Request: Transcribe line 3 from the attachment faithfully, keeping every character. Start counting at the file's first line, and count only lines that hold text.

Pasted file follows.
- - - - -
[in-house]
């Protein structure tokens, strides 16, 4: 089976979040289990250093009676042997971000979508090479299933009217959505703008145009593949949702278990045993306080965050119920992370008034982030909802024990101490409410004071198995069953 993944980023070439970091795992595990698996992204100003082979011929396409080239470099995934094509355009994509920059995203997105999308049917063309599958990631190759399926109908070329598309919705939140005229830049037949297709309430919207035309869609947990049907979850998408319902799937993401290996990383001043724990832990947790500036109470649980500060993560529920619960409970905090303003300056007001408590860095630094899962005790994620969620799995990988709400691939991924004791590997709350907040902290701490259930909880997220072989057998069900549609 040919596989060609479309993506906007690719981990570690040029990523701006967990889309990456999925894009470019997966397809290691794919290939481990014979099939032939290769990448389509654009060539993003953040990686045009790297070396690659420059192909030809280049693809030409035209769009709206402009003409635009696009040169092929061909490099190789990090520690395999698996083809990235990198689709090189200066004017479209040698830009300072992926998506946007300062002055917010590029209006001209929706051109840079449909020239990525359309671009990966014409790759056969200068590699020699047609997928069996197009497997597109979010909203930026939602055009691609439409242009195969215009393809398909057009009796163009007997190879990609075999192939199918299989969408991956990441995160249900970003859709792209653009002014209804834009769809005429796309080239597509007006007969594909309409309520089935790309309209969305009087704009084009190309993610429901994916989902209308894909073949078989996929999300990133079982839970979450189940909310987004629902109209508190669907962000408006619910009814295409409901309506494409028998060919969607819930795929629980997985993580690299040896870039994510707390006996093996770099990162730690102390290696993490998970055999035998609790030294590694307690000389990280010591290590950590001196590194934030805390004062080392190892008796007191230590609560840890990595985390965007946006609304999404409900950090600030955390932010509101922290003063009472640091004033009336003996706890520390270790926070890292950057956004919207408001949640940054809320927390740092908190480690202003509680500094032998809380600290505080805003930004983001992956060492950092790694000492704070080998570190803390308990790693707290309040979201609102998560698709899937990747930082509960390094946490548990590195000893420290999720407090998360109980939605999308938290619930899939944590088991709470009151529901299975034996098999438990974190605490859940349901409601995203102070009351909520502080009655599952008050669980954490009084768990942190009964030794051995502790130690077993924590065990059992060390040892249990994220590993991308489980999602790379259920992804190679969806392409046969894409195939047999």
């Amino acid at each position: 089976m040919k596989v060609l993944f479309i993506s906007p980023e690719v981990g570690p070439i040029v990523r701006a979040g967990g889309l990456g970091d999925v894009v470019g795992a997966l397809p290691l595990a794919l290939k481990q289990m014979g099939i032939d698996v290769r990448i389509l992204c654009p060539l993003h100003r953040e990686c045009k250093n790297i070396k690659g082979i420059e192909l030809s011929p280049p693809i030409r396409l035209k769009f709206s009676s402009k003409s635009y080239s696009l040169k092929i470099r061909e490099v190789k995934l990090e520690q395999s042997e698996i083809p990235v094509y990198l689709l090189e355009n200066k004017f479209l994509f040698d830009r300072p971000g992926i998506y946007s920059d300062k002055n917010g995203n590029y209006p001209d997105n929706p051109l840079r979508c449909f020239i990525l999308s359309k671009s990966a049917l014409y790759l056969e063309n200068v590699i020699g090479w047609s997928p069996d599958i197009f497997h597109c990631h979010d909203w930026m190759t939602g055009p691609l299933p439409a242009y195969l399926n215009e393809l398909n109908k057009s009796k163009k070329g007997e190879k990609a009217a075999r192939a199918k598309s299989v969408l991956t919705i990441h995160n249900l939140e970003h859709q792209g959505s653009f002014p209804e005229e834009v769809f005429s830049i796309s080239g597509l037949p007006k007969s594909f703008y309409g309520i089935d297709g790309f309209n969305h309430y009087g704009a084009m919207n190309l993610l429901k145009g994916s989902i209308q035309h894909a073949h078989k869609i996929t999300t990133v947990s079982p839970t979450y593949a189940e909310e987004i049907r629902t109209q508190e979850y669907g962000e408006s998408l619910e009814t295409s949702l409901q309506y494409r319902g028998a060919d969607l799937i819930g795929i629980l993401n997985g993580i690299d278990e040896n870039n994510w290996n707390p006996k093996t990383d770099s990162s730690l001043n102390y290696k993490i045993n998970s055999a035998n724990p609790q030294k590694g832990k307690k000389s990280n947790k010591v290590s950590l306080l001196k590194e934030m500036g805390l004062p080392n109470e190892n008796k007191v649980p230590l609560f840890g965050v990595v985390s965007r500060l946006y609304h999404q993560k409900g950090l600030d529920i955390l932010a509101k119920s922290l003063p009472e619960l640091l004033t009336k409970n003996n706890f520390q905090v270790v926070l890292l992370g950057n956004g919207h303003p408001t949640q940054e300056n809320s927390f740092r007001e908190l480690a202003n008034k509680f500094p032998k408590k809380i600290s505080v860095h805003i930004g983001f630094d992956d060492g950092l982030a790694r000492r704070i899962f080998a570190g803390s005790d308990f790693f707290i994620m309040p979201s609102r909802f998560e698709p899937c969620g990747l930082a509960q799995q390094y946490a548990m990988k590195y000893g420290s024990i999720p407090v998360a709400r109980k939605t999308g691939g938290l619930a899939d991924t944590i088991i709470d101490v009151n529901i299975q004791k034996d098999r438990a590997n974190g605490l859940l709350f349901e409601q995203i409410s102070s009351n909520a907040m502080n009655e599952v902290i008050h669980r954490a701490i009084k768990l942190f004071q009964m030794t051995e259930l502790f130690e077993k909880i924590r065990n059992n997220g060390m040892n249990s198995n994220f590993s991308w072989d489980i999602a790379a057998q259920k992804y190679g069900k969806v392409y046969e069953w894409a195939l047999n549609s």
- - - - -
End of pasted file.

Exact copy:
């Amino acid at each position: 089976m040919k596989v060609l993944f479309i993506s906007p980023e690719v981990g570690p070439i040029v990523r701006a979040g967990g889309l990456g970091d999925v894009v470019g795992a997966l397809p290691l595990a794919l290939k481990q289990m014979g099939i032939d698996v290769r990448i389509l992204c654009p060539l993003h100003r953040e990686c045009k250093n790297i070396k690659g082979i420059e192909l030809s011929p280049p693809i030409r396409l035209k769009f709206s009676s402009k003409s635009y080239s696009l040169k092929i470099r061909e490099v190789k995934l990090e520690q395999s042997e698996i083809p990235v094509y990198l689709l090189e355009n200066k004017f479209l994509f040698d830009r300072p971000g992926i998506y946007s920059d300062k002055n917010g995203n590029y209006p001209d997105n929706p051109l840079r979508c449909f020239i990525l999308s359309k671009s990966a049917l014409y790759l056969e063309n200068v590699i020699g090479w047609s997928p069996d599958i197009f497997h597109c990631h979010d909203w930026m190759t939602g055009p691609l299933p439409a242009y195969l399926n215009e393809l398909n109908k057009s009796k163009k070329g007997e190879k990609a009217a075999r192939a199918k598309s299989v969408l991956t919705i990441h995160n249900l939140e970003h859709q792209g959505s653009f002014p209804e005229e834009v769809f005429s830049i796309s080239g597509l037949p007006k007969s594909f703008y309409g309520i089935d297709g790309f309209n969305h309430y009087g704009a084009m919207n190309l993610l429901k145009g994916s989902i209308q035309h894909a073949h078989k869609i996929t999300t990133v947990s079982p839970t979450y593949a189940e909310e987004i049907r629902t109209q508190e979850y669907g962000e408006s998408l619910e009814t295409s949702l409901q309506y494409r319902g028998a060919d969607l799937i819930g795929i629980l993401n997985g993580i690299d278990e040896n870039n994510w290996n707390p006996k093996t990383d770099s990162s730690l001043n102390y290696k993490i045993n998970s055999a035998n724990p609790q030294k590694g832990k307690k000389s990280n947790k010591v290590s950590l306080l001196k590194e934030m500036g805390l004062p080392n109470e190892n008796k007191v649980p230590l609560f840890g965050v990595v985390s965007r500060l946006y609304h999404q993560k409900g950090l600030d529920i955390l932010a509101k119920s922290l003063p009472e619960l640091l004033t009336k409970n003996n706890f520390q905090v270790v926070l890292l992370g950057n956004g919207h303003p408001t949640q940054e300056n809320s927390f740092r007001e908190l480690a202003n008034k509680f500094p032998k408590k809380i600290s505080v860095h805003i930004g983001f630094d992956d060492g950092l982030a790694r000492r704070i899962f080998a570190g803390s005790d308990f790693f707290i994620m309040p979201s609102r909802f998560e698709p899937c969620g990747l930082a509960q799995q390094y946490a548990m990988k590195y000893g420290s024990i999720p407090v998360a709400r109980k939605t999308g691939g938290l619930a899939d991924t944590i088991i709470d101490v009151n529901i299975q004791k034996d098999r438990a590997n974190g605490l859940l709350f349901e409601q995203i409410s102070s009351n909520a907040m502080n009655e599952v902290i008050h669980r954490a701490i009084k768990l942190f004071q009964m030794t051995e259930l502790f130690e077993k909880i924590r065990n059992n997220g060390m040892n249990s198995n994220f590993s991308w072989d489980i999602a790379a057998q259920k992804y190679g069900k969806v392409y046969e069953w894409a195939l047999n549609s």